Actually, shippers are fearing the worst about 29 ports on the West Coast that handle approximately 40% of U.S. imports. The members of the International Longshore and Warehouse Union (ILWU) have been operating without a contract for 18 days.
The previous ILWU contract expired on July 1st with both sides singing Kumbaya, holding hands, and spouting rhetoric to ease our collective fears.
Why should carriers be interested in this unholy love fest?
Are you buying it?
I’m cautiously pessimistic – as are many shippers.
The SONAR chart below will give you an idea of how much faith the shippers have in these negotiations being resolved soon.
Maybe it’s a hangover or a lesson learned over the past few years, but the tide of imports is changing at a much greater pace than we have seen in the past.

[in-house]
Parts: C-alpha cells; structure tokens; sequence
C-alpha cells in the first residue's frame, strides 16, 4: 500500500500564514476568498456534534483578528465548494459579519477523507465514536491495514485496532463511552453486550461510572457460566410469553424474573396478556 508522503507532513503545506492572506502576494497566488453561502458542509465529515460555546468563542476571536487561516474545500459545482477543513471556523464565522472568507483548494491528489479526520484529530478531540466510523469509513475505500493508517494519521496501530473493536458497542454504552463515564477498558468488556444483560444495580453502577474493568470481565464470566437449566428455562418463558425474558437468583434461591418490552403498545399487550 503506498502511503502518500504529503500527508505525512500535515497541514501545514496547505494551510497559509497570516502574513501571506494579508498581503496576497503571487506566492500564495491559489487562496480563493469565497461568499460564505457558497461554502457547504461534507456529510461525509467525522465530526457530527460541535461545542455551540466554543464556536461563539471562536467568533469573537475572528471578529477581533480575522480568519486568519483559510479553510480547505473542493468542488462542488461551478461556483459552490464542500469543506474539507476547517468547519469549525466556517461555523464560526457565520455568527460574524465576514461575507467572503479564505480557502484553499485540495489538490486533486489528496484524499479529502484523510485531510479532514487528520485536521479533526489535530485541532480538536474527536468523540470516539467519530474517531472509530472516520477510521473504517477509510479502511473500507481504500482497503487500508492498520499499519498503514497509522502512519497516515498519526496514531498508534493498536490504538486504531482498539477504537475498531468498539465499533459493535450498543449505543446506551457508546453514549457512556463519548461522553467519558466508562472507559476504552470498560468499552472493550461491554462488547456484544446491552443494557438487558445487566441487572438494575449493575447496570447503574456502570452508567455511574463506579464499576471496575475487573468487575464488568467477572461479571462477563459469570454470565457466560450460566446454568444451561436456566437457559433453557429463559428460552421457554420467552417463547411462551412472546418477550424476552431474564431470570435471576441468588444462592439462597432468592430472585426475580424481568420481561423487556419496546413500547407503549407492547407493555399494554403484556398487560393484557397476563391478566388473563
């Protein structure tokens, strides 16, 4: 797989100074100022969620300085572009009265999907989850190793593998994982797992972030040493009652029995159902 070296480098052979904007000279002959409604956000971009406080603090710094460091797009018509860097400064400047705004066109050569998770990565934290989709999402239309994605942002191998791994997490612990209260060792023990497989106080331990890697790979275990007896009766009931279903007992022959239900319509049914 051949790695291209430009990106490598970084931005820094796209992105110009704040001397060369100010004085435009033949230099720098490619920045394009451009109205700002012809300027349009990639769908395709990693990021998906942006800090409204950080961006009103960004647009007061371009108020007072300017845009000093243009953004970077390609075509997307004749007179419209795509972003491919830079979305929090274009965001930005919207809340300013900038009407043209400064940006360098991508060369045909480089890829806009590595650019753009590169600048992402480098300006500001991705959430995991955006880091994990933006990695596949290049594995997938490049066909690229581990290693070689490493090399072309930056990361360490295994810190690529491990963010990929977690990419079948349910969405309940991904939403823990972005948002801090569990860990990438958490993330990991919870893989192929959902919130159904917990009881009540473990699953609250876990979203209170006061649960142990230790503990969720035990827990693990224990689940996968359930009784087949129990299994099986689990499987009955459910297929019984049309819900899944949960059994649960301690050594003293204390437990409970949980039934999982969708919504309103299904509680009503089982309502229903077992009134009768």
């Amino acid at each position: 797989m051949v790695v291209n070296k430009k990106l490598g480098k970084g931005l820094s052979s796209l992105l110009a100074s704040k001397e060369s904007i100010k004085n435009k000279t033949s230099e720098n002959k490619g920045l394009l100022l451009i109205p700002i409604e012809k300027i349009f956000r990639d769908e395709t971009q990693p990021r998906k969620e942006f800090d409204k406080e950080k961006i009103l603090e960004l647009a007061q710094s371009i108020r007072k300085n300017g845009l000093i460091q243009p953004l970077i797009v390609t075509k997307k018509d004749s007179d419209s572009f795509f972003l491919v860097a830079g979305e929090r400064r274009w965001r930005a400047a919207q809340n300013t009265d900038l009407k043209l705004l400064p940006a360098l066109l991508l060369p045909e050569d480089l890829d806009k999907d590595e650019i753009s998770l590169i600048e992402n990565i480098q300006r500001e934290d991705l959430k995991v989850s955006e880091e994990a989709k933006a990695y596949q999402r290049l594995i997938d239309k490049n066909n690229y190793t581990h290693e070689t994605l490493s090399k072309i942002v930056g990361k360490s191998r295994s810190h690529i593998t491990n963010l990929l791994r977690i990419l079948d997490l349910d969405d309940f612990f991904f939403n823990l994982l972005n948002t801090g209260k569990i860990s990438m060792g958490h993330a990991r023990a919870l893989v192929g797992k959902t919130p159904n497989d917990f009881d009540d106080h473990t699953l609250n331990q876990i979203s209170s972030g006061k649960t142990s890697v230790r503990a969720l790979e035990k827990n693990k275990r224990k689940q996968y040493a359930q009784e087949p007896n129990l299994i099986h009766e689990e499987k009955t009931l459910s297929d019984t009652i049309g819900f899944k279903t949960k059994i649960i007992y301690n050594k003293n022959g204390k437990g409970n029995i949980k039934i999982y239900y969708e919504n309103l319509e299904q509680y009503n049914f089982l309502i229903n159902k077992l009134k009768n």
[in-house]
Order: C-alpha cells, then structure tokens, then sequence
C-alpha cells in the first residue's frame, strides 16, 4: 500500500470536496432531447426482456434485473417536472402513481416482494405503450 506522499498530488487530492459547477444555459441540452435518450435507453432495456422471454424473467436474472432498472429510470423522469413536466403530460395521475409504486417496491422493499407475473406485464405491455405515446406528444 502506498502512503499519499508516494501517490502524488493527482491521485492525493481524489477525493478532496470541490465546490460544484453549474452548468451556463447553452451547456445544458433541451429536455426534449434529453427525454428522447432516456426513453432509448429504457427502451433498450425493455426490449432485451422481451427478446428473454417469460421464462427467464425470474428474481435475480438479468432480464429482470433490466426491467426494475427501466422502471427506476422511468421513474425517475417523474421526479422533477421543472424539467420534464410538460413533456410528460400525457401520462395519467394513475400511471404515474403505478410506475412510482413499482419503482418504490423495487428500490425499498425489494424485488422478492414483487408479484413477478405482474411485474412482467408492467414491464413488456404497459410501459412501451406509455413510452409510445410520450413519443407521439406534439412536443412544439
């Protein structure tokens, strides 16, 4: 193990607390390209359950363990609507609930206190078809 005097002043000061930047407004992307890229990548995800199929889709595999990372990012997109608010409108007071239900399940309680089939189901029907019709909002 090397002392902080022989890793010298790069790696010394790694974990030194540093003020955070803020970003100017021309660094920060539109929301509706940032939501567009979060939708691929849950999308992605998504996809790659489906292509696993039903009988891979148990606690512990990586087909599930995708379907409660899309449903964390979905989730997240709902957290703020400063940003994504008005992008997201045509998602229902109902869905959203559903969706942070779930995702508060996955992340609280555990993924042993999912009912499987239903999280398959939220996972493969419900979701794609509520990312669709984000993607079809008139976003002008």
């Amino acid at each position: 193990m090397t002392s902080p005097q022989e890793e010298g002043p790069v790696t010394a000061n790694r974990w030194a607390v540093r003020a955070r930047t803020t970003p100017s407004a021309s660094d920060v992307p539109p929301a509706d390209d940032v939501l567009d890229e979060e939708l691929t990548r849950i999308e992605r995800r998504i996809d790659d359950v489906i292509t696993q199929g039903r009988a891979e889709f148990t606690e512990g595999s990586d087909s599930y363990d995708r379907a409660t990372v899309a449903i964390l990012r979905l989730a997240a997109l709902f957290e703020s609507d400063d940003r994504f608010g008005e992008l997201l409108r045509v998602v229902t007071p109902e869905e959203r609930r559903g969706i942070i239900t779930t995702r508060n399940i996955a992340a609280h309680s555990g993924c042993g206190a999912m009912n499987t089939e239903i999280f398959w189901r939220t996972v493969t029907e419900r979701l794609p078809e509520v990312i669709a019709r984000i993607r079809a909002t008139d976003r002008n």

The SONAR chart above tracks the U.S. Customs Maritime Import TEUs. Comparing the ports of Los Angeles, Houston, Savannah, and Elizabeth, we can see a dramatic increase in the shift of imports to East Coast ports.
With Los Angeles down 20% and Elizabeth, Savannah, and Houston at -2%, +40%, and +28% respectively, we can be confident in the lack of confidence.
It is certain that a shift in over the road and intermodal volumes from the West Coast to the East Coast is a result that will be felt by the shipping community.
With the investments in East Coast infrastructure underway and promised, the next question is how much tonnage will be lost forever to the East?
Drive safe, stay informed, and get paid.
Peace and love